Sen. Bob MenendezRobert (Bob) MenendezBiden, don't punish India Democrats reject hardball tactics against Senate parliamentarian  Biden threatens more sanctions on Ethiopia, Eritrea over Tigray conflict MORE (D-N.J.), chairman of the Senate Foreign Relations Committee, on Monday released a statement with his counterparts from a slew of European countries opposing the deal that the U.S. and Germany reached in July to allow the construction of the Nord Stream 2 pipeline.

In July, the Biden administration announced that it had reached an agreement with Germany to allow for the construction of the Russian-made Nord Stream 2 pipeline that will deliver natural gas to Europe, despite having previously expressed strong opposition to the pipeline as a security threat and imposed sanctions.

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The agreement includes investments in helping Ukraine become energy independent from Russia as well as commitments from Germany to confront Russia on any misuse of the pipeline.

What’s their argument: The chairmen stated that they saw the pipeline as a "geopolitical project" aimed at expanding Russia's influence in the European energy market and a tool that could be used to blackmail and pressure Ukraine.

"The EU and United States must work together to increase sanctions pressure on the Kremlin to counter aggression in Ukraine," the wrote.

The officials warned that the development of the pipeline would likely result in an undermining of the "development of a single, liberalized, and open European market" by working against alternative investments.

Read more about the statement here

 

EV-PEASY: Biden's electric cars goals can be achieved, say experts

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President BidenJoe BidenHaiti prime minister warns inequality will cause migration to continue Pelosi: House must pass 3 major pieces of spending legislation this week Erdoğan says Turkey plans to buy another Russian defense system MORE’s reported electric vehicle goals can be achieved but will require robust action from both the government and the private sector, say experts interviewed by The Hill.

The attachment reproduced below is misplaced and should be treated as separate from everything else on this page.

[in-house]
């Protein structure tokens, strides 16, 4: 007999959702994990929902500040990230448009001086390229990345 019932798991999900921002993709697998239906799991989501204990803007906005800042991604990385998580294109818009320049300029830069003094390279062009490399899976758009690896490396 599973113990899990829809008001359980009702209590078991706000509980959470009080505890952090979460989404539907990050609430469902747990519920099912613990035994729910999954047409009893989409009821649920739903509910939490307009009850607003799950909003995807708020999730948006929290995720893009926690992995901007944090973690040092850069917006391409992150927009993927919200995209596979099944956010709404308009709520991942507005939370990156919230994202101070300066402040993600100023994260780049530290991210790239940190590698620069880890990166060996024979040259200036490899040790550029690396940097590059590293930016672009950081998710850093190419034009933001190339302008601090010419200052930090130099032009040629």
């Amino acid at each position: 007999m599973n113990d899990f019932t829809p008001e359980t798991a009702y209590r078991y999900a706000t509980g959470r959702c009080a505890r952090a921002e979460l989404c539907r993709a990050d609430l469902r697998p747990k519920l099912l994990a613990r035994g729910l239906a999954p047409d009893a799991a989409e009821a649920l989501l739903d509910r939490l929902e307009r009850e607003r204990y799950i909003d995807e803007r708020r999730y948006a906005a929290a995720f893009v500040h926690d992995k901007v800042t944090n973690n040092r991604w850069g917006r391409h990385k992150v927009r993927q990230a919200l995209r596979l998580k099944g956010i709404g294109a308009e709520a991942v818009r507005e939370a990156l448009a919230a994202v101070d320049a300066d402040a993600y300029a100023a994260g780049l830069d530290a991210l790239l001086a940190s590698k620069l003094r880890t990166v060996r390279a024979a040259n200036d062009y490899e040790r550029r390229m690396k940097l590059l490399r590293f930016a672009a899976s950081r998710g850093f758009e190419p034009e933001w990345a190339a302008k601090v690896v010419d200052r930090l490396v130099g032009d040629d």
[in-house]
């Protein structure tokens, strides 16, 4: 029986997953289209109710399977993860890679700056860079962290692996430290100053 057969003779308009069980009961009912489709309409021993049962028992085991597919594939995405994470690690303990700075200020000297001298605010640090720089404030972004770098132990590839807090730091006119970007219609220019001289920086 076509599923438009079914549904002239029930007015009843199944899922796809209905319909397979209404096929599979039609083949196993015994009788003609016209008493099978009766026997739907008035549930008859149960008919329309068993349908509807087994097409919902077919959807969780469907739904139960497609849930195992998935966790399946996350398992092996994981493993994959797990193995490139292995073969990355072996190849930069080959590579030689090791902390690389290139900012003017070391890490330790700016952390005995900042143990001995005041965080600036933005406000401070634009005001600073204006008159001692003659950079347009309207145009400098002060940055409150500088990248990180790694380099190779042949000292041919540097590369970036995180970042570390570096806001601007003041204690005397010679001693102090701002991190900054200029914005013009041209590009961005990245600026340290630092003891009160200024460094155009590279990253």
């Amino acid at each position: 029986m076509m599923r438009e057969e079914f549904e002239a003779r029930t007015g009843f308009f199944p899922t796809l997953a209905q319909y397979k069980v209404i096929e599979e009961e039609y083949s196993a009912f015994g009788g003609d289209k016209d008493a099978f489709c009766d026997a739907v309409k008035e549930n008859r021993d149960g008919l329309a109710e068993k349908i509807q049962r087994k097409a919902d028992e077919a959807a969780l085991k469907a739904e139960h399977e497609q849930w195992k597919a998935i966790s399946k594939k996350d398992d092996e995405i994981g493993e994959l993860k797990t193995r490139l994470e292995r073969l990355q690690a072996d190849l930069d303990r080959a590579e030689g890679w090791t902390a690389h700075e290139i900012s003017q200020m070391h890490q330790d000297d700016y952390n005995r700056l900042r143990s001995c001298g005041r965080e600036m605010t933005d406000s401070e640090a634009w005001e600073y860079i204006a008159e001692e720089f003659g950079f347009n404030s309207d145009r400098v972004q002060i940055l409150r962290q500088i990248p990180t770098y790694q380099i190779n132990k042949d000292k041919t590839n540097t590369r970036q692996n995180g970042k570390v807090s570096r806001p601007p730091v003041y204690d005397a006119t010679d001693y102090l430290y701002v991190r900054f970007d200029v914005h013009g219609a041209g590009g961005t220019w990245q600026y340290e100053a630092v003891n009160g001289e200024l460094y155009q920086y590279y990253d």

The administration is reportedly pushing to have 40 percent of car sales be electric by the end of the decade, a major leap from the roughly 2 percent of sales they make up today. 

Still, experts on the industry say the jump can be achieved, and some proponents say the administration should try to go further. 

Why the urgency?: The transportation sector is the largest contributor to greenhouse gas emissions in the country, so reducing vehicle emissions is a major way the Biden administration can reach its goal of cutting greenhouse gas emissions in half by 2030 compared to 2005 levels. The administration also hopes to reach carbon neutrality by 2050. 

Read more here

 

ON TAP TOMORROW:

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  • The Senate Energy and Natural Resources Committee will hold a hearing on nominees for Energy Department science roles and an Interior Department policy role

 

WHAT WE’RE READING:

Biden’s Climate Plans Are Stunted After Dejected Experts Fled Trump, The New York Times reports

BLM plans emergency wild horse gathers amid extreme drought, E&E News reports

Two U.S. companies seek extension of Trump-era solar tariffs, Reuters reports

Is remote working better for the environment? Not necessarily, The Guardian reports

Midwest Lawmakers Urge Biden to Consider Biofuels in Environment Agenda, NAFB reports

 

ICYMI: Stories from Monday (and the weekend)...

Five key energy components of the bipartisan infrastructure bill

EPA announces new members of science board after firing Trump appointees

Menendez, counterparts from multiple nations join in opposition to Nord Stream 2

Infrastructure deal would require study on job losses from Keystone's end

Researchers paint bleak picture of forest fires beyond 2030

'The land is us' — Tribal activist turns from Keystone XL to Line 3

Biden's electric cars goals can be achieved, say experts

 

OFFBEAT AND OFF-BEAT: Getting the chair